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Courthouse recognized on trail






The City of Greenville and the Butler County Courthouse are listed on the National Votes for Women Trail. The Trail seeks to celebrate the diversity of people who supported the struggle for women’s suffrage.

It collects sites from across the country to tell the story and currently has over 1,100 entries on its database. Greenville is one of only eight Alabama cities on the Trail. There are 14 sites listed for Alabama.

Many of the documented places across the country were previously unknown to have been connected with the fight for equal voting rights.

By anchoring the history of women’s suffrage in specific locations, the movement is brought to life by highlighting the commitment of hundreds of thousands of people.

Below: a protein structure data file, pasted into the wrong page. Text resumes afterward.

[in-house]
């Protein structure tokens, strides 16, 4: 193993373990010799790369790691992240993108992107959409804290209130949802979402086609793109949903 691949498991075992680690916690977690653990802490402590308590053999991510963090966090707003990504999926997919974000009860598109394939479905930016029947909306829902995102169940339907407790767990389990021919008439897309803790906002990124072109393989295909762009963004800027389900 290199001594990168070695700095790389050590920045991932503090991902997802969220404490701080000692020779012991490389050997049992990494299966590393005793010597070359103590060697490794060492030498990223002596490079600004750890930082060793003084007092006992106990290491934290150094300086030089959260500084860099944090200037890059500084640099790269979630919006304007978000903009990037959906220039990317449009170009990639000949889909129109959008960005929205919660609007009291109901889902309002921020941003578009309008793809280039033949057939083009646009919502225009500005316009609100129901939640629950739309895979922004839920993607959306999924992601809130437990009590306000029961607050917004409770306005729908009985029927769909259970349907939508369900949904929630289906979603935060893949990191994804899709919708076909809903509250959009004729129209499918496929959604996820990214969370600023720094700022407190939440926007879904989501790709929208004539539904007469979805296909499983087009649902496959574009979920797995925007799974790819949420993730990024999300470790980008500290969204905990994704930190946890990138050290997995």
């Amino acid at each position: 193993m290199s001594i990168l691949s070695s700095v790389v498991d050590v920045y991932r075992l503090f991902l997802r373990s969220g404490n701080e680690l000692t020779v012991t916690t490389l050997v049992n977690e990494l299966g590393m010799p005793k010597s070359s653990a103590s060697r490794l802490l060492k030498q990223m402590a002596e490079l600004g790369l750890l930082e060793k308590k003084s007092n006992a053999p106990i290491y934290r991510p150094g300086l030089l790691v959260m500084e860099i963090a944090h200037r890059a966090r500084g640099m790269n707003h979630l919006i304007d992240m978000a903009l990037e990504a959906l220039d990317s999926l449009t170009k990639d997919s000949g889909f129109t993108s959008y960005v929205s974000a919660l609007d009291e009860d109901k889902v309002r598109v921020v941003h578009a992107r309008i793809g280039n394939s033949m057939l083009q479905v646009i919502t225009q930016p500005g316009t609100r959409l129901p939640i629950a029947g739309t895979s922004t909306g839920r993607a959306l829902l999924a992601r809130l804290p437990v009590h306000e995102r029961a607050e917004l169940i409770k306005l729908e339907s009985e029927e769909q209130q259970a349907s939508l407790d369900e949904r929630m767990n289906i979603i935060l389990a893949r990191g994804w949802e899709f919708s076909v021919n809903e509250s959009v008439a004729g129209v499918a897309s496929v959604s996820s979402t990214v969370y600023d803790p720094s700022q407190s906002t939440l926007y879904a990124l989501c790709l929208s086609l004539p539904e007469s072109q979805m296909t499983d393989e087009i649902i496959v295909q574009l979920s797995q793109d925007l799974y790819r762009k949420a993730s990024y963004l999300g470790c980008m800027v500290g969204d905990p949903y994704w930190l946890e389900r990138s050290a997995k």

Participants who worked to gain women the right to vote comprised all ethnicities, classes and geographic locations.

Two lectures on suffrage were held at the Butler County courthouse. Julia Oakes Randall Bonelli, of Montgomery and Suffolk County, N.Y., spoke at the courthouse in April 1914. She was Organizing Secretary for the Alabama Equal Suffrage Association (AESA).

The President of the AESA, Pattie Ruffner Jacobs, lectured here in December 1914. Both occasions were well-attended and covered by newspapers.

The Greenville entry for the Trail was submitted by Pamala Nolan on behalf of the Alabama Women’s Suffrage Centennial Committee. Nolan said, “Each time we enter our beautiful courthouse we walk through history. How cool is that?”

The Butler County Courthouse was designed by architect B. B. Smith and built in 1903.

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